What does a Biology Professor do?
A biology professor teaches biology courses to students who are in college or graduate school. A person in this field has typically completed many years of training and acquired extensive knowledge of biology. As such, he is typically qualified to teach not only individuals who are just beginning to pursue an undergraduate biology degree or complete course requirements for another major, but also those who are seeking credits in advanced biology.
Many people think a biology professor’s job is only to teach biology. It can be much more complex than that, however. For example, he may teach not only basic biology courses, but also in-depth courses in such subjects as microbiology, cell biology, genetics, animal behavior, or cancer biology. A person in this field may also spend a good deal of time creating lesson plans for each of his courses, preparing lecture materials, planning class assignments, and organizing lab work. He also typically spends time creating tests and quizzes for his students.
A biology professor typically spends a significant amount of time grading students enrolled in each of his courses. He may grade students on classroom participation, test and quiz answers, homework assignments, and lab and demonstration work. In some cases, however, a biology professor may seek the help of graduate students in grading his undergraduate students.
Biology professors typically spend part of their time interacting with students outside the classroom. They answer questions about assignments and grading, for example, and provide more detailed information for students who are having trouble with a topic or are interested in learning more. They may also provide extra-credit opportunities for motivated or struggling students.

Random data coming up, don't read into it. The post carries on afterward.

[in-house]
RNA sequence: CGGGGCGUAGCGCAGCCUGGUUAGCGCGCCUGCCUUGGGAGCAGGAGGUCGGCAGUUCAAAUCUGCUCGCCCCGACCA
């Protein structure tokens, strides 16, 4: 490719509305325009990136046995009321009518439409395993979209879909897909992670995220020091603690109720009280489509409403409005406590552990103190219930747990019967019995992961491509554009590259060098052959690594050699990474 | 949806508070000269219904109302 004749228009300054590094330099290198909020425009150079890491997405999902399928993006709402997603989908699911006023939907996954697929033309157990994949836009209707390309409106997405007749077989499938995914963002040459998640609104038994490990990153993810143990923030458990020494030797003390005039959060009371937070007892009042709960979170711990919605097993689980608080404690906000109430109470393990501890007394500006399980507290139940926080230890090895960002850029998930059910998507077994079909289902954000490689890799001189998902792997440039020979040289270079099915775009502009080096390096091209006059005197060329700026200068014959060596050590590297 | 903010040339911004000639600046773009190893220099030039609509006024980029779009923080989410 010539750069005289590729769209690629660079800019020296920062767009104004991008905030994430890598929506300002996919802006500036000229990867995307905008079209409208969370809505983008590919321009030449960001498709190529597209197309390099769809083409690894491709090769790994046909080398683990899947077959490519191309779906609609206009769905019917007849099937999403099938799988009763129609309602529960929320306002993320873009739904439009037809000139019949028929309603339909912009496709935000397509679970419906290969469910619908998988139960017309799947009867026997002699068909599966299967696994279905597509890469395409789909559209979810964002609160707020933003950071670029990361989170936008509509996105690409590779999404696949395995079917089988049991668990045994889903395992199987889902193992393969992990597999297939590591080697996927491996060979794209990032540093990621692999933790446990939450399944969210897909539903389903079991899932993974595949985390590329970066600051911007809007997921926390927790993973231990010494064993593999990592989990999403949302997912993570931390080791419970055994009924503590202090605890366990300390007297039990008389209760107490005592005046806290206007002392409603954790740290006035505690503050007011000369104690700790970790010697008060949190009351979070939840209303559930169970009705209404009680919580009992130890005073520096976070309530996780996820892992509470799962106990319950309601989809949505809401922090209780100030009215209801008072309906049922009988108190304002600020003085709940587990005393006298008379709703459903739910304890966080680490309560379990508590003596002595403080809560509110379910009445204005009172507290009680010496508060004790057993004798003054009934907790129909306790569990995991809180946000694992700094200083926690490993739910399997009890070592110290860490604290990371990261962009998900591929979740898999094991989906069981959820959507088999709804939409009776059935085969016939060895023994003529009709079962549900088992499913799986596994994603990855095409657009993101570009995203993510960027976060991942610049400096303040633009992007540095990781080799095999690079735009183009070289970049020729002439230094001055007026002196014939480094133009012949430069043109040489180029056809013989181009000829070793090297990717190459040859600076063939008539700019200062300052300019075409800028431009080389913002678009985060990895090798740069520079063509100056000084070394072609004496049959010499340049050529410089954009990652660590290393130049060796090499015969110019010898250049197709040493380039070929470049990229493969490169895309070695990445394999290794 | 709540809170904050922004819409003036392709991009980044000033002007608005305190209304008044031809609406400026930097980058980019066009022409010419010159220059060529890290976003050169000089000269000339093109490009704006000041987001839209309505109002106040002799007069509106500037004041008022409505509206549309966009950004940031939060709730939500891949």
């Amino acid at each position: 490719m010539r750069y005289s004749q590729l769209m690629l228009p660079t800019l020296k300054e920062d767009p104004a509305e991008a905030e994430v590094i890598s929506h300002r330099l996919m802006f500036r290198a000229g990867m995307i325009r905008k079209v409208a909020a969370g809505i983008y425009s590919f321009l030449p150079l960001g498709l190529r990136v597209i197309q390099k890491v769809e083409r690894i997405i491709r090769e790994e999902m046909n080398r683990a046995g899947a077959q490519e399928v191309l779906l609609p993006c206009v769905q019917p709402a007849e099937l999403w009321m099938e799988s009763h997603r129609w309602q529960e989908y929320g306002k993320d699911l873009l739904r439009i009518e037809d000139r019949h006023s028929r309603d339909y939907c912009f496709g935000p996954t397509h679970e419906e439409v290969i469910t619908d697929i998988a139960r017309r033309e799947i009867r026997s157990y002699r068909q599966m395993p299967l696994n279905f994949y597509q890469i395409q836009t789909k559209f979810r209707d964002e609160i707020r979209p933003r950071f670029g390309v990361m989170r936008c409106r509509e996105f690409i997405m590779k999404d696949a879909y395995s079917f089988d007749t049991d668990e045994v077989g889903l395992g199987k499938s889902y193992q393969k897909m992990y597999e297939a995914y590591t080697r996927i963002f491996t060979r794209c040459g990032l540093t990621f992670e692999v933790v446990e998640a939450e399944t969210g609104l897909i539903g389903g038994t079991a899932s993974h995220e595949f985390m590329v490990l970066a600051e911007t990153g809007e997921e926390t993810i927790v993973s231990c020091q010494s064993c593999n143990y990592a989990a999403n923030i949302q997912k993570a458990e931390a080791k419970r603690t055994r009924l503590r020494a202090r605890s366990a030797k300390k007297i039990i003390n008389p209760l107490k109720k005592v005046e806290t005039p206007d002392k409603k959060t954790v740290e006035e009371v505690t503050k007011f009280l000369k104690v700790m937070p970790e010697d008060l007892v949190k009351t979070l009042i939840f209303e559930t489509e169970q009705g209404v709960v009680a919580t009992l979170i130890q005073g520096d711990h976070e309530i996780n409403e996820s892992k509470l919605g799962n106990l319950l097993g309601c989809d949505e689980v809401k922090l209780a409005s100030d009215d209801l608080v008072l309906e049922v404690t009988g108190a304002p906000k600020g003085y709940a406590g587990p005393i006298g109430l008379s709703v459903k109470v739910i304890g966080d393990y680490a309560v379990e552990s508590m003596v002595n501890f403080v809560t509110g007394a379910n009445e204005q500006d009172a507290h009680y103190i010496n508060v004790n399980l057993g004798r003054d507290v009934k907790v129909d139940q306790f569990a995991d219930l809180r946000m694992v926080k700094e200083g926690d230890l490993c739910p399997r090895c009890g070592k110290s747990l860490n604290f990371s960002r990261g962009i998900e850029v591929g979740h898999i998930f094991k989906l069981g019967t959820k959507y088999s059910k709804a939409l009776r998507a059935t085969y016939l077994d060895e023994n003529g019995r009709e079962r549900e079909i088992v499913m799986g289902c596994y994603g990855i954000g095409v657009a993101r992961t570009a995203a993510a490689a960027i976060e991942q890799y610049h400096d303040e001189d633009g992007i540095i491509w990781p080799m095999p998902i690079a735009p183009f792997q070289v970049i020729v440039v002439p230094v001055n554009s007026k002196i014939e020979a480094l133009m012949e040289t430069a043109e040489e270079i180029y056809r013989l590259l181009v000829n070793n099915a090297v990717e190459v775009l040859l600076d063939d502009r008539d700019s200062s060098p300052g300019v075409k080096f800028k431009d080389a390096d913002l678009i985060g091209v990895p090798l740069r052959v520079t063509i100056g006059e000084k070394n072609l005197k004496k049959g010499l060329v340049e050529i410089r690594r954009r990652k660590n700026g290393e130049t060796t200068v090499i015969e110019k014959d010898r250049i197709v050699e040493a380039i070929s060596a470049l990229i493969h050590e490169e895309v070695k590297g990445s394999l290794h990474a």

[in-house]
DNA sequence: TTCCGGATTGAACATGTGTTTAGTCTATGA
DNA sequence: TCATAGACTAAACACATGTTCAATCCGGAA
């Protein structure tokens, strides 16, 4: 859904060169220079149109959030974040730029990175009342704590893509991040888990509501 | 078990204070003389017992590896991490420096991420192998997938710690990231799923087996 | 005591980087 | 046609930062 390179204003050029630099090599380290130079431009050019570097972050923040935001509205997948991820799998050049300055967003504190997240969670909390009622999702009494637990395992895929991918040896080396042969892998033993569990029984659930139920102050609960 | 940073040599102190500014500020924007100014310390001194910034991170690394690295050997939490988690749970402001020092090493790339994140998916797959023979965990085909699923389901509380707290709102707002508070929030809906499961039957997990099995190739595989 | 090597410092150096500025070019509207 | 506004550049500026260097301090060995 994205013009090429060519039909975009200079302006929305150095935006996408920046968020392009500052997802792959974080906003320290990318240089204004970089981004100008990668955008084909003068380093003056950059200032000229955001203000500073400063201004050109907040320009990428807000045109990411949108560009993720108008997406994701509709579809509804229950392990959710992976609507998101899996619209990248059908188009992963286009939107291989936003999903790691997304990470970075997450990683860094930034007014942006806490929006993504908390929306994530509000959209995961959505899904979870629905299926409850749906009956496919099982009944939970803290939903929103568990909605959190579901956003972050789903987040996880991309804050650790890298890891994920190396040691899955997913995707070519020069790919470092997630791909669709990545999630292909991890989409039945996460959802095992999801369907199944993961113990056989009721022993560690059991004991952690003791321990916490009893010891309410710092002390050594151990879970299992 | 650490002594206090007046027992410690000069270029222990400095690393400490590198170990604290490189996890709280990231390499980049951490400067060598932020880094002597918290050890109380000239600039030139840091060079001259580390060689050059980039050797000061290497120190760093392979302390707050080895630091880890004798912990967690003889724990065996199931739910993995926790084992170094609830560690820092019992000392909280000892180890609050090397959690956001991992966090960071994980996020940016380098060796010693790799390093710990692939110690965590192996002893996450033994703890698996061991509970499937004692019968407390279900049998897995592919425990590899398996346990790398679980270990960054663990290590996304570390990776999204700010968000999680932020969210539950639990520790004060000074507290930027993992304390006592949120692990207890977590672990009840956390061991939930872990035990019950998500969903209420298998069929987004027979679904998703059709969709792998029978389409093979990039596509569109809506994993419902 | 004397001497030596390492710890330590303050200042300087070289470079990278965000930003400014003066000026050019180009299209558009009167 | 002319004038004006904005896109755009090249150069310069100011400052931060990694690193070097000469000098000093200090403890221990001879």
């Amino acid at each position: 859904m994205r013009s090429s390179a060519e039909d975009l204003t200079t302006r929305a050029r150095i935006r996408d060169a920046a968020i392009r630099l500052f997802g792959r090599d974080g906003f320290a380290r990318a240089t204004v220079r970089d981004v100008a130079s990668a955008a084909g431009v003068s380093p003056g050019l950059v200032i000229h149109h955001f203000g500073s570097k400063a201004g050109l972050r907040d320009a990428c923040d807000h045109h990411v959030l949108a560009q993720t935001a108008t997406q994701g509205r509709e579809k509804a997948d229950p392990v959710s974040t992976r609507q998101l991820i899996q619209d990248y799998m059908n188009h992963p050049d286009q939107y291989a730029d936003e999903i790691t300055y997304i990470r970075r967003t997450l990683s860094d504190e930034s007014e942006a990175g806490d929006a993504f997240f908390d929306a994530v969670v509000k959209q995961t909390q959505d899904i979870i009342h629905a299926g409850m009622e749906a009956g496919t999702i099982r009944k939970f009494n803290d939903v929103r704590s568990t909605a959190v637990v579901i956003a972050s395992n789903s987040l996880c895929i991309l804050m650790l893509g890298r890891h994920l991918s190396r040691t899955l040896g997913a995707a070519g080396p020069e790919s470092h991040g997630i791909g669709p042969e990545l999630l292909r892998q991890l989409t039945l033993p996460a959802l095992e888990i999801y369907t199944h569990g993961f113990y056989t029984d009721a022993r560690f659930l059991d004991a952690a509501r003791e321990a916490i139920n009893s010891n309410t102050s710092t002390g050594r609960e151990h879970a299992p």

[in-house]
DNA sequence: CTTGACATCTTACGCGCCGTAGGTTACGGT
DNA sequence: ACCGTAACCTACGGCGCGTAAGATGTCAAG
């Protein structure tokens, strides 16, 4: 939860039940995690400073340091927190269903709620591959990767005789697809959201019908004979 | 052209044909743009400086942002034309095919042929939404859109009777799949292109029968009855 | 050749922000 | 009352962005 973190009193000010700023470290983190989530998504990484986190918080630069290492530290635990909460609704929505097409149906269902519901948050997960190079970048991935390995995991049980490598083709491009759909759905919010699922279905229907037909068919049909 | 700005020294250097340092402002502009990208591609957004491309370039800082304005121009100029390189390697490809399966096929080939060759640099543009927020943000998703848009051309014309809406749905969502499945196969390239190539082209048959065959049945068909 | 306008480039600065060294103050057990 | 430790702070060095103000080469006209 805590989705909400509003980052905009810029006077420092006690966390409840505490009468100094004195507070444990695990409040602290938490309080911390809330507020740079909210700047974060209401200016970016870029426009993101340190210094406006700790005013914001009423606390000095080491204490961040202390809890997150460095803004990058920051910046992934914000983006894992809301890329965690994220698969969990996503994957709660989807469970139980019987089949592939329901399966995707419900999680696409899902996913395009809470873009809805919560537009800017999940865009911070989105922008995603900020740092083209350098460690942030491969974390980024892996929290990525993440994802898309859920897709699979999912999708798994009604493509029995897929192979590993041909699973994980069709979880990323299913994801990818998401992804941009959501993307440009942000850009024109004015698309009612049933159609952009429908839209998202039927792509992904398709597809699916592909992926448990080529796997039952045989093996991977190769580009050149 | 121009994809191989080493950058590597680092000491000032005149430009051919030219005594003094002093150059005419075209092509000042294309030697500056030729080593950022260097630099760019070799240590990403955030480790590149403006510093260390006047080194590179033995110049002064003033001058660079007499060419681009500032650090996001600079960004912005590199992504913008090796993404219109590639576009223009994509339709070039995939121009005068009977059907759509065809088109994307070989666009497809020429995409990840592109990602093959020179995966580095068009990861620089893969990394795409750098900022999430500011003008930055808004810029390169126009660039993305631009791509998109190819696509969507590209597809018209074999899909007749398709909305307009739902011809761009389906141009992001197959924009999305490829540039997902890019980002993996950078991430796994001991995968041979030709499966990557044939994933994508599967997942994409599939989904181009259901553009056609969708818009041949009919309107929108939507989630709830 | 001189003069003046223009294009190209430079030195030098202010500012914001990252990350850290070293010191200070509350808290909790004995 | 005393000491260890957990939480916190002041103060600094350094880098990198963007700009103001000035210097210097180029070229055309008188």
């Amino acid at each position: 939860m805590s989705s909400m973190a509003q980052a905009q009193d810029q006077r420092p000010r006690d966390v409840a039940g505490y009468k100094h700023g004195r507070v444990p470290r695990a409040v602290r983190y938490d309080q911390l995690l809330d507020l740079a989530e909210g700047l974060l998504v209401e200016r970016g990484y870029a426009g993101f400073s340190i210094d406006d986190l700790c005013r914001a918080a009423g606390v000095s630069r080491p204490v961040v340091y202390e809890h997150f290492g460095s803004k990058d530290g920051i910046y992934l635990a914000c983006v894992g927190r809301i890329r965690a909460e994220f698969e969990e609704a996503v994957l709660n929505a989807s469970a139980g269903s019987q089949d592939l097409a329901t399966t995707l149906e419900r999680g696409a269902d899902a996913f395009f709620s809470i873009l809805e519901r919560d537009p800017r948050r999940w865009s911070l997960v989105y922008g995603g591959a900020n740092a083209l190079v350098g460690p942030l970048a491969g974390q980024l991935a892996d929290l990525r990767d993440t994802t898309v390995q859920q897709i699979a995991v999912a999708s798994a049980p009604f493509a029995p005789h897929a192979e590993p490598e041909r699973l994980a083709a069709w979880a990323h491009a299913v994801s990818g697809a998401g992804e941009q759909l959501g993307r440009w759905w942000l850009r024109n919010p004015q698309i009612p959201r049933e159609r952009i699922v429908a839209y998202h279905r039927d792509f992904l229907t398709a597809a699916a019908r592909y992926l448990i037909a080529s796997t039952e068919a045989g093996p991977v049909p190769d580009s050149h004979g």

Often, a biology professor spends at least some of his time on research related to his field. He may also write biology textbooks in any of his areas of expertise. Some biology professors strive to get published in various journals and scientific publications as well. In addition to teaching, researching, and writing, a biology professor may be called on to serve as a department head or to help run the biology department. He may also participate in on-campus activities important to the biology department.
An individual who wants to become a biology professor usually spends a great deal of time pursuing his own education in preparation for this career. Most colleges and universities require full-time, tenured biology professors to hold doctoral degrees. Some community colleges may allow professors to teach with master’s degrees, however.
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